Crypto Funds Closures on the Rise as Institutional Investors Sit On The Sidelines
2017’s bull market was deemed the reason that investors had been introduced to crypto funds. Compared to 2016, 2017 saw tripled increase in the launches, where the trend continued for most of 2018. However, 2019 witnessed a significant drop, at least by 50 percent since 2018.
What happened? For the longest time, there was a huge dependence on institutional investors’ participation in the crypto sphere, as they are considered critical in maturing the market, and stabilizing volatility. However, individuals have been sitting on the sidelines and will continue to do so until they find the right time to jump right in.
Since 2018, the market has witnessed waves of volatility with intense swings, so fear of the risk is normal. When assessing the plummeting by region, most of the closures were observed in North America (28), followed by Europe (23), Asia/ Asia Pacific (14) and Other (3).
What do the numbers look like now after the drops? As per Crypto Fund Research, there are 804 crypto funds, 355 crypto hedge funds, and 425 crypto venture capital funds.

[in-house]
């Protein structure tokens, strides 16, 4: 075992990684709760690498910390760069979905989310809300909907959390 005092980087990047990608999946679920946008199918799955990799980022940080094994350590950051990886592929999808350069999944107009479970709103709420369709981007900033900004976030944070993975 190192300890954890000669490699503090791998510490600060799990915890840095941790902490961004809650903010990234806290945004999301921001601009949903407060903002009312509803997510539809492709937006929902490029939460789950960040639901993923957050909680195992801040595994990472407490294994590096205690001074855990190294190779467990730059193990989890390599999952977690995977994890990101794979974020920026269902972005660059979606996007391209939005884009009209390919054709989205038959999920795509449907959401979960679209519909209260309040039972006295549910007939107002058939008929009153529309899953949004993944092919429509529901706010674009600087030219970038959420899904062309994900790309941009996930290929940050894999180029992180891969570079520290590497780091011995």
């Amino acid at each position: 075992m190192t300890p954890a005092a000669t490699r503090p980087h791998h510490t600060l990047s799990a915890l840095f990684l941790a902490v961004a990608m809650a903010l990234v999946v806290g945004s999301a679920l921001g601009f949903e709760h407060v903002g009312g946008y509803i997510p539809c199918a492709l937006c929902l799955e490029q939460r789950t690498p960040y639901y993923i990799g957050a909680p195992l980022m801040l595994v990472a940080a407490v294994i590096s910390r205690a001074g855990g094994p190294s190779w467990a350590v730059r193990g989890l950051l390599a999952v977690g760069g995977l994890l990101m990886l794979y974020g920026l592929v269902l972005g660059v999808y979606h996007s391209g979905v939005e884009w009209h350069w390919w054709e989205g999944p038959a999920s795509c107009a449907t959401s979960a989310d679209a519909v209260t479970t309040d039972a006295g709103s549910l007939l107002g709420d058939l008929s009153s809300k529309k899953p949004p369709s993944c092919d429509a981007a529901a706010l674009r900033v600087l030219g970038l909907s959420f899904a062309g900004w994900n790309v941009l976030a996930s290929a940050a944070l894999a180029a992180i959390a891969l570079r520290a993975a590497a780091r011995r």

This is not to say that firms are completely shying away, as the likes of Fidelity Investments and New York Stock Exchange’s parent company have been trying to make owning digital assets a simple task. In addition, firms run by the Winklevoss brothers and Novogratz’s Galaxy Investment Partners continue to focus on launching funds despite the plummets.
On that note, institutional investors cannot be blamed for not feeling comfortable in taking the risks, as most of the problems appear to stem from regulatory uncertainty, which on its own can be the final say for most investors.
All-in-all, it looks like the wait will have to continue, but according to the General Partner at Blockchain Capital LLC, Spencer Bogart, the fact that institutional adoption for Bitcoin was reached in a span of 10 years is a celebration on its own. Evidently, there is still some good in all the bad observed.